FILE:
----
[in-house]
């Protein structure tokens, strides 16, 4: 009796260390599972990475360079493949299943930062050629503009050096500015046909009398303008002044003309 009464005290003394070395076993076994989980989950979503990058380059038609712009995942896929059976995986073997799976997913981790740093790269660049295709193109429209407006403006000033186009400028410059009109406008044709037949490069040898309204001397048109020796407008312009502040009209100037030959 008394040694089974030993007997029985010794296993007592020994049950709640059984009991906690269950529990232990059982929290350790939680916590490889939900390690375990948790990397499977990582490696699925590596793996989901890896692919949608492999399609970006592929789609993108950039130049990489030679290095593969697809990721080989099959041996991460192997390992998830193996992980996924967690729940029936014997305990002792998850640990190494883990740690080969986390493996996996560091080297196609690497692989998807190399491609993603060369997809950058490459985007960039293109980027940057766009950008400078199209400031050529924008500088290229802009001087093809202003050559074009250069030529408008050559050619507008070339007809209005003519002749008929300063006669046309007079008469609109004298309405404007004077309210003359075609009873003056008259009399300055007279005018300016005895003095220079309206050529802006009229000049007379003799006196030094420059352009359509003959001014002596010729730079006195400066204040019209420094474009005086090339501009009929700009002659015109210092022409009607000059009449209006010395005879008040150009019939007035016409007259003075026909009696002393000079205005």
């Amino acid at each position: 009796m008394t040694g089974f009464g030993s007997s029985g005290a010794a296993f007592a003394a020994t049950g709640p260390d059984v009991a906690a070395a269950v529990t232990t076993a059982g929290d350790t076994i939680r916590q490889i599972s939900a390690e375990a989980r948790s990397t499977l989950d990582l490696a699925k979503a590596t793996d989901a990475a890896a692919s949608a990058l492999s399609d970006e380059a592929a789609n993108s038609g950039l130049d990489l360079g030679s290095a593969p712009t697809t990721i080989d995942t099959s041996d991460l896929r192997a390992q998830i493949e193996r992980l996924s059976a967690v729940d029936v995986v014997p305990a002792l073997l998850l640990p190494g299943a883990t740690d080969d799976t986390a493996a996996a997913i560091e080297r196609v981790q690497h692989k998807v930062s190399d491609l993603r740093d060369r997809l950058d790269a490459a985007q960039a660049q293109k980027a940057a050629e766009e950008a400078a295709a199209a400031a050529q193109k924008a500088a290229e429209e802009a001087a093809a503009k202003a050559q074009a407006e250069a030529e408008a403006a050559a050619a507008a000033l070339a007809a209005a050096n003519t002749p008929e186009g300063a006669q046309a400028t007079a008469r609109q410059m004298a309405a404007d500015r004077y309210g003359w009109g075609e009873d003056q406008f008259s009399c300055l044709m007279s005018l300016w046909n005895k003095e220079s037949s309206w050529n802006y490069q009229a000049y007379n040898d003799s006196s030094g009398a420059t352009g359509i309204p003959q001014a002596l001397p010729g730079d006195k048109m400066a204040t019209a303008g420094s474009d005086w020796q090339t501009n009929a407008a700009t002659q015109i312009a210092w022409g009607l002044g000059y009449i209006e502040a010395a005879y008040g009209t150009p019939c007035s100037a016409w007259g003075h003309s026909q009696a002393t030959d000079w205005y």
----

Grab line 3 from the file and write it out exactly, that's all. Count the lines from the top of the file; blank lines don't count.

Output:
């Amino acid at each position: 009796m008394t040694g089974f009464g030993s007997s029985g005290a010794a296993f007592a003394a020994t049950g709640p260390d059984v009991a906690a070395a269950v529990t232990t076993a059982g929290d350790t076994i939680r916590q490889i599972s939900a390690e375990a989980r948790s990397t499977l989950d990582l490696a699925k979503a590596t793996d989901a990475a890896a692919s949608a990058l492999s399609d970006e380059a592929a789609n993108s038609g950039l130049d990489l360079g030679s290095a593969p712009t697809t990721i080989d995942t099959s041996d991460l896929r192997a390992q998830i493949e193996r992980l996924s059976a967690v729940d029936v995986v014997p305990a002792l073997l998850l640990p190494g299943a883990t740690d080969d799976t986390a493996a996996a997913i560091e080297r196609v981790q690497h692989k998807v930062s190399d491609l993603r740093d060369r997809l950058d790269a490459a985007q960039a660049q293109k980027a940057a050629e766009e950008a400078a295709a199209a400031a050529q193109k924008a500088a290229e429209e802009a001087a093809a503009k202003a050559q074009a407006e250069a030529e408008a403006a050559a050619a507008a000033l070339a007809a209005a050096n003519t002749p008929e186009g300063a006669q046309a400028t007079a008469r609109q410059m004298a309405a404007d500015r004077y309210g003359w009109g075609e009873d003056q406008f008259s009399c300055l044709m007279s005018l300016w046909n005895k003095e220079s037949s309206w050529n802006y490069q009229a000049y007379n040898d003799s006196s030094g009398a420059t352009g359509i309204p003959q001014a002596l001397p010729g730079d006195k048109m400066a204040t019209a303008g420094s474009d005086w020796q090339t501009n009929a407008a700009t002659q015109i312009a210092w022409g009607l002044g000059y009449i209006e502040a010395a005879y008040g009209t150009p019939c007035s100037a016409w007259g003075h003309s026909q009696a002393t030959d000079w205005y």